Swinging for the Fences

Wes Brown Coaching Youth Baseball | Photo by Khristy Barton

Working with a Certified PEO is a gamechanger that helps small businesses grow

Business can be a lot like baseball at times. I don’t know a single business owner that would disagree. At times it feels like it is the bottom of the ninth, the score is tied, bases loaded, full count, and the other team is at bat. You only have one pitch left, which will determine whether you get to continue and have a chance to win.

Wes Brown knows that scenario all too well. Baseball is his summertime passion, and he is serious about coaching. Making the right decisions during high-stress situations on the field makes all the difference for his team. Wes brings that same intensity to the business world, where, as National Director of Sales for Lyons HR, he helps business owners make the right call when everything is on the line. His broader goal, however, is to provide a service that helps business owners stay out of those high-stress situations. That’s actually how we met.

Bruce Cornutt, CEO, and Wes Lyons, Director of National Sales of Lyons HR | Photo by Nathan Sparks

Every small business owner I know faces the same problem regarding administrative duties, specifically those associated with what we call HR (human resources) and the back office. We, as owners, know that these functions are necessary to have a successful business, but they can often take 20, 30, or even 40 percent of our time. So instead of losing time with our customers and compromising our daytime work hours, we often find ourselves working evenings to make up for the difference. No small business owner wants to work constantly. Like everyone else, we want time off to enjoy our friends, family, and hobbies. We need balance.

So what’s the answer? For myself and Cityview, it was finding the right PEO. And for us, that was Lyons HR. I have used PEOs since 2006 but mainly for their payroll function. Knowing that many of my business colleagues are burdened with those responsibilities mentioned above, it seemed fitting to sit down with Wes, someone who has become a trusted business partner in the field, to explore the ins and outs of teaming up with a certified HR company that has a more extensive menu of products and services.

The Function of a PEO

There are a lot of things I want to cover. Still, I thought I would start with the basics to benefit those unfamiliar with a PEO or a Professional Employer Organization.

One of the primary functions of a PEO, which is familiar to most, is dealing with payroll. Passing this aspect of your business off to someone you can trust is a blessing all on its own. Honestly, this is a win-win for both the employer and the employee. “With a well-established PEO, the employer doesn’t have the burden of keeping records of the employees pay, sick time, accrued vacation time, etc. That’s all done by the PEO,” Wes says. “Each employee has a file accessible through the internet when they need things like copies of pay stubs or W-2s or just want to review their earnings.” To top it off, Wes says all the filings for payroll taxes, Social Security, unemployment, etc., are handled for the employer.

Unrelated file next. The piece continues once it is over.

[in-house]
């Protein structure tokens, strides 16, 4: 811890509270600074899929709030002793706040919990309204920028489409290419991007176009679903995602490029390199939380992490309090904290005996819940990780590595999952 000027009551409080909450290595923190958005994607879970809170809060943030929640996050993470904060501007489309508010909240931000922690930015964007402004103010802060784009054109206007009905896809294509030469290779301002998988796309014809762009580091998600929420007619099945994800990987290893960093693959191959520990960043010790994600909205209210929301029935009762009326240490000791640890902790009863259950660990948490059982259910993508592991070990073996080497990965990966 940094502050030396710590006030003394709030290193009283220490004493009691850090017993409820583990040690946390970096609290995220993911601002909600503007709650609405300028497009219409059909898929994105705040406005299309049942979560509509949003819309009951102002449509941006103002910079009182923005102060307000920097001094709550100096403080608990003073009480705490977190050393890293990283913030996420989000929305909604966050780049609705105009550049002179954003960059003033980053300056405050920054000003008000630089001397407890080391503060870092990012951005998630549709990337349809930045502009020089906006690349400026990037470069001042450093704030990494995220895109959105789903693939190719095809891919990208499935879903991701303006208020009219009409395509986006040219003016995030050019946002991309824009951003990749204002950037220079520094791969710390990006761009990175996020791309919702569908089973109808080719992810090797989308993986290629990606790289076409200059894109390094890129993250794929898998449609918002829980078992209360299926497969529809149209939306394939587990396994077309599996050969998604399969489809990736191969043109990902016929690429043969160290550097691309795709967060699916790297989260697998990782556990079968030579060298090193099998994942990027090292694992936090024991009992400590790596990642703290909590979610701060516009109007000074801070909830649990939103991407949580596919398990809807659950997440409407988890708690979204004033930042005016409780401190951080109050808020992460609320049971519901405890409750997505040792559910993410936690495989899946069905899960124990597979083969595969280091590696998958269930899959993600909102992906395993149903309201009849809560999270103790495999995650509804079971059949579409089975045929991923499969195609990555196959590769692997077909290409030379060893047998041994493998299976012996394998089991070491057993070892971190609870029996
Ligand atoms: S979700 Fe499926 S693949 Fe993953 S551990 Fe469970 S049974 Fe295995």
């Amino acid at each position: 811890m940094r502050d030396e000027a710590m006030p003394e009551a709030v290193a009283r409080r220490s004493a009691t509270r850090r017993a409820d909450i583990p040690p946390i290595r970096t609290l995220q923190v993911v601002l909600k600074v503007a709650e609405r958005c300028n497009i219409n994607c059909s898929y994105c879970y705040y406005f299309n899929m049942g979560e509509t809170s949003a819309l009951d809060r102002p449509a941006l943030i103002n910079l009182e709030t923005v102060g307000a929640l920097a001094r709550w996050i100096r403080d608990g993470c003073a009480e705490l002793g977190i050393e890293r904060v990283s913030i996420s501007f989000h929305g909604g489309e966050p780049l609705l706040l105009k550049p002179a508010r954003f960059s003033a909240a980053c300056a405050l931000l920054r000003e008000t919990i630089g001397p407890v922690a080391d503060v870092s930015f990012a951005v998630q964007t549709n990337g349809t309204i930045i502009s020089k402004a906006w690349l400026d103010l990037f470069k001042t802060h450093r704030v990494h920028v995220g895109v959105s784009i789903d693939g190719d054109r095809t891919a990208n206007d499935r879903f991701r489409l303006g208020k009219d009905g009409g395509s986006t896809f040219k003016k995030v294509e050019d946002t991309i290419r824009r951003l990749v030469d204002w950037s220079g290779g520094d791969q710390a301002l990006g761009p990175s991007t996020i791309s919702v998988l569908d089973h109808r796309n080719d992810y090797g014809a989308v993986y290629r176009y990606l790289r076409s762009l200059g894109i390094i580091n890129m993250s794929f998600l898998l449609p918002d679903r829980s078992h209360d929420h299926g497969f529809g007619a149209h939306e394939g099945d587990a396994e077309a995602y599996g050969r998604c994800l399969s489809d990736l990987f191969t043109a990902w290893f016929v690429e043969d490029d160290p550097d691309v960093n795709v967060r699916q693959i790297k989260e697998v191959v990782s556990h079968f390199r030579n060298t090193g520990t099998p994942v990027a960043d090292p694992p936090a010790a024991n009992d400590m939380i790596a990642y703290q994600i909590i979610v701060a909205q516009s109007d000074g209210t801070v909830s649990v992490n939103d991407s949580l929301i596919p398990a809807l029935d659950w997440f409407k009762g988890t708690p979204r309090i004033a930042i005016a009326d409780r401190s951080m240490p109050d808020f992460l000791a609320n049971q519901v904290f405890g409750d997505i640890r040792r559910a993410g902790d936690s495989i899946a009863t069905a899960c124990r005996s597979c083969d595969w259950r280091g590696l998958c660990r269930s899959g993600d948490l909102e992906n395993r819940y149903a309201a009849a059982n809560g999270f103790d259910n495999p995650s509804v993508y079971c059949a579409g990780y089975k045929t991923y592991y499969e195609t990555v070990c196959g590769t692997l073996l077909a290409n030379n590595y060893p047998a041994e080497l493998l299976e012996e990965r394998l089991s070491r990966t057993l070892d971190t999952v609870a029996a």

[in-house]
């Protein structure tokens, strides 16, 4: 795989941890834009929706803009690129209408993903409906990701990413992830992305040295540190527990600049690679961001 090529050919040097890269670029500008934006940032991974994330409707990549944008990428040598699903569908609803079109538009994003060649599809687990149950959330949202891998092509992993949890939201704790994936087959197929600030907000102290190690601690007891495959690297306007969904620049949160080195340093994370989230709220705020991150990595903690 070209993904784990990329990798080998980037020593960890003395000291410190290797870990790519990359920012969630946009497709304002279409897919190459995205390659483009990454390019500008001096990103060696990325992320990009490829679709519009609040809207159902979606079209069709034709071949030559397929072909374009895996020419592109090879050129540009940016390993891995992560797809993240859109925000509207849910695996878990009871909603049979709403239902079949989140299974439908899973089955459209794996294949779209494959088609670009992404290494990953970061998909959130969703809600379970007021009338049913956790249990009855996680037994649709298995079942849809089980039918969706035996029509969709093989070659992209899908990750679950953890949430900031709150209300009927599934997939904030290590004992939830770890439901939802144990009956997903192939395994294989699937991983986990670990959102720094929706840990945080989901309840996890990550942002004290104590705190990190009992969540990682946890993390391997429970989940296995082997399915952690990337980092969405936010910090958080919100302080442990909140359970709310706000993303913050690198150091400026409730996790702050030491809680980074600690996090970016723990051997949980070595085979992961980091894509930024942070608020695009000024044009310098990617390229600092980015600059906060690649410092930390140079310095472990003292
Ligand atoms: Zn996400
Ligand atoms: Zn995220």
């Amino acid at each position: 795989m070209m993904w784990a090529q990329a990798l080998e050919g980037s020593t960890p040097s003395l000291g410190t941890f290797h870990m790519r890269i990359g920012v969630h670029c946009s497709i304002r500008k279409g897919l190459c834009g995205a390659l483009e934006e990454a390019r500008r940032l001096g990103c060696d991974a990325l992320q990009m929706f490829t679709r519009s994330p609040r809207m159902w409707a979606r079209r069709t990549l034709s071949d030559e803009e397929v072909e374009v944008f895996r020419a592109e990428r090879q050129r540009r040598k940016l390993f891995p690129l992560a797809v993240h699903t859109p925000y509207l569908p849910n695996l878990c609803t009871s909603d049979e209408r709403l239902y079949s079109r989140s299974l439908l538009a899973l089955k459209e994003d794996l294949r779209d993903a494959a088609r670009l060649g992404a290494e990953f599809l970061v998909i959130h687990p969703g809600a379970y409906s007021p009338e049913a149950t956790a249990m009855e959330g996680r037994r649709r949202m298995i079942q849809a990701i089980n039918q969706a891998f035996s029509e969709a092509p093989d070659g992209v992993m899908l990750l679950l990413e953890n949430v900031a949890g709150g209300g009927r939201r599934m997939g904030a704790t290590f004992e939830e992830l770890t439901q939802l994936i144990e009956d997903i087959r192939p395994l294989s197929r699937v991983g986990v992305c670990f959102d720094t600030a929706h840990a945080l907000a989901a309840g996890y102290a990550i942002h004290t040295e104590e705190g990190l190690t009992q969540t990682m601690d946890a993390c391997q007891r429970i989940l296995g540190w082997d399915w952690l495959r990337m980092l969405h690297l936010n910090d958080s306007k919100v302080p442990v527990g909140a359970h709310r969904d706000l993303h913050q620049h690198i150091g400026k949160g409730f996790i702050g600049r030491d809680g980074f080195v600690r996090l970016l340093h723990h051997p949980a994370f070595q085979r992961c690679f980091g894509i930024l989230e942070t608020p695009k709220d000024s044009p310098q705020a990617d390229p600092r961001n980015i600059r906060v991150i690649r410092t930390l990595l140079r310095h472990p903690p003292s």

This, in and of itself, sounds like enough of a reason to sign on for some businesses, but everything has a cost, right? My question was simple, could I afford this expanded menu? Most will be pleasantly surprised to find that the increase, if any, would be minimal. The benefits a PEO brings generally offset a large portion of that.

“One area where a PEO can save employers money is workers’ compensation insurance,” Wes explains. “At Lyons, for example, we purchase our master workers’ compensation insurance in bulk and take a high deductible, allowing us to buy at a significantly lower rate than the standard market. We pass along a chunk of those savings to our customers, plus we have savings in other areas, which largely offsets our services’ cost.”

There’s an incredible savings in this regard. I’ve learned over the years that when a company buys workers’ compensation from a local insurance company, they’re most likely subject to state mandatory rates, and they can expect to spend at least a couple of days each year in a workers comp audit. A good PEO will give you much better rates and be able to handle the audits for you. When a company uses a PEO, workers are actually co-employed by the local business and the PEO, thereby sharing the cost and the time. To put it in our coach’s terms, this is a solid base hit.

Significant Impact in a Small Size

One of the things I was most intrigued by when I began diving into the idea of a full-service PEO were the opportunities that existed to offer benefits to my team that, traditionally, many small companies are not able to with any level of cost-effectiveness. These benefits would include health insurance and retirement plans. It always seemed like a pipe dream. But working with a full-service PEO has helped me realize that it is actually possible, just not in the traditional way.

As mentioned above, PEOs like Lyons typically employ tens of thousands of people as co-employers. This not only helps from a workers’ compensation perspective, but also from a health insurance perspective. Picture the most robust plans that might be typical for a Fortune 500 company or one with hundreds of employees. Those suddenly become within reach because the PEO can lump you into their pool of employees.